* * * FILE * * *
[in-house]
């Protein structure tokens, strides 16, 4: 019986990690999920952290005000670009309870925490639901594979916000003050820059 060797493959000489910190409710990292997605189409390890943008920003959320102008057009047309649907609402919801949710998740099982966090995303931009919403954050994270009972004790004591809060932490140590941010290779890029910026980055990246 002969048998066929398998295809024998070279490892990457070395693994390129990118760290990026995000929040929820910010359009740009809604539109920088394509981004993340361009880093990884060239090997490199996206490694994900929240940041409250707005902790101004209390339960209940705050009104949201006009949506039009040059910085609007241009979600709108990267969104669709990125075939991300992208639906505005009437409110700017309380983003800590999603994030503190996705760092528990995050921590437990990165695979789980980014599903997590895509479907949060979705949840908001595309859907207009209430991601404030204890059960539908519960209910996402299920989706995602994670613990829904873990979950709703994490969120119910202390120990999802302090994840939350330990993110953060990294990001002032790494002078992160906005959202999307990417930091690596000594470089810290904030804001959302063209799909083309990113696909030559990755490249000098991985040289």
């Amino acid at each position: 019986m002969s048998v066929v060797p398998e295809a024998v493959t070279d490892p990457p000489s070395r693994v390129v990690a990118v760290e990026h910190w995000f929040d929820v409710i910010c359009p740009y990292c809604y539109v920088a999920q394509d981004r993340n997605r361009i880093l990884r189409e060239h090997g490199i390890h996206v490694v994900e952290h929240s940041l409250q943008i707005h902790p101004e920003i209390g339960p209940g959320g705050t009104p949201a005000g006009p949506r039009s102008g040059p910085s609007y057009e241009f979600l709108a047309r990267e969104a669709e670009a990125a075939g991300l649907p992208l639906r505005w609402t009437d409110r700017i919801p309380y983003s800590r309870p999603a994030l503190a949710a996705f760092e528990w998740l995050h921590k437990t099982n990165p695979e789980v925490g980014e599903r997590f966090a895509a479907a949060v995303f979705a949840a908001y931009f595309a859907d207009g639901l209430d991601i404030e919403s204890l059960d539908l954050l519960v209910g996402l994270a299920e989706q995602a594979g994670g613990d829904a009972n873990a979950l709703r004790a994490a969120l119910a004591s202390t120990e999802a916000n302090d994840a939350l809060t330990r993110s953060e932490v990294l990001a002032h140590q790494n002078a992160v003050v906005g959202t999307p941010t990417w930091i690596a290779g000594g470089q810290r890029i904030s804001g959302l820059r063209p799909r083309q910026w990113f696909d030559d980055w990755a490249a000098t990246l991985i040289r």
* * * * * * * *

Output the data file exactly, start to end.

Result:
[in-house]
């Protein structure tokens, strides 16, 4: 019986990690999920952290005000670009309870925490639901594979916000003050820059 060797493959000489910190409710990292997605189409390890943008920003959320102008057009047309649907609402919801949710998740099982966090995303931009919403954050994270009972004790004591809060932490140590941010290779890029910026980055990246 002969048998066929398998295809024998070279490892990457070395693994390129990118760290990026995000929040929820910010359009740009809604539109920088394509981004993340361009880093990884060239090997490199996206490694994900929240940041409250707005902790101004209390339960209940705050009104949201006009949506039009040059910085609007241009979600709108990267969104669709990125075939991300992208639906505005009437409110700017309380983003800590999603994030503190996705760092528990995050921590437990990165695979789980980014599903997590895509479907949060979705949840908001595309859907207009209430991601404030204890059960539908519960209910996402299920989706995602994670613990829904873990979950709703994490969120119910202390120990999802302090994840939350330990993110953060990294990001002032790494002078992160906005959202999307990417930091690596000594470089810290904030804001959302063209799909083309990113696909030559990755490249000098991985040289």
């Amino acid at each position: 019986m002969s048998v066929v060797p398998e295809a024998v493959t070279d490892p990457p000489s070395r693994v390129v990690a990118v760290e990026h910190w995000f929040d929820v409710i910010c359009p740009y990292c809604y539109v920088a999920q394509d981004r993340n997605r361009i880093l990884r189409e060239h090997g490199i390890h996206v490694v994900e952290h929240s940041l409250q943008i707005h902790p101004e920003i209390g339960p209940g959320g705050t009104p949201a005000g006009p949506r039009s102008g040059p910085s609007y057009e241009f979600l709108a047309r990267e969104a669709e670009a990125a075939g991300l649907p992208l639906r505005w609402t009437d409110r700017i919801p309380y983003s800590r309870p999603a994030l503190a949710a996705f760092e528990w998740l995050h921590k437990t099982n990165p695979e789980v925490g980014e599903r997590f966090a895509a479907a949060v995303f979705a949840a908001y931009f595309a859907d207009g639901l209430d991601i404030e919403s204890l059960d539908l954050l519960v209910g996402l994270a299920e989706q995602a594979g994670g613990d829904a009972n873990a979950l709703r004790a994490a969120l119910a004591s202390t120990e999802a916000n302090d994840a939350l809060t330990r993110s953060e932490v990294l990001a002032h140590q790494n002078a992160v003050v906005g959202t999307p941010t990417w930091i690596a290779g000594g470089q810290r890029i904030s804001g959302l820059r063209p799909r083309q910026w990113f696909d030559d980055w990755a490249a000098t990246l991985i040289r």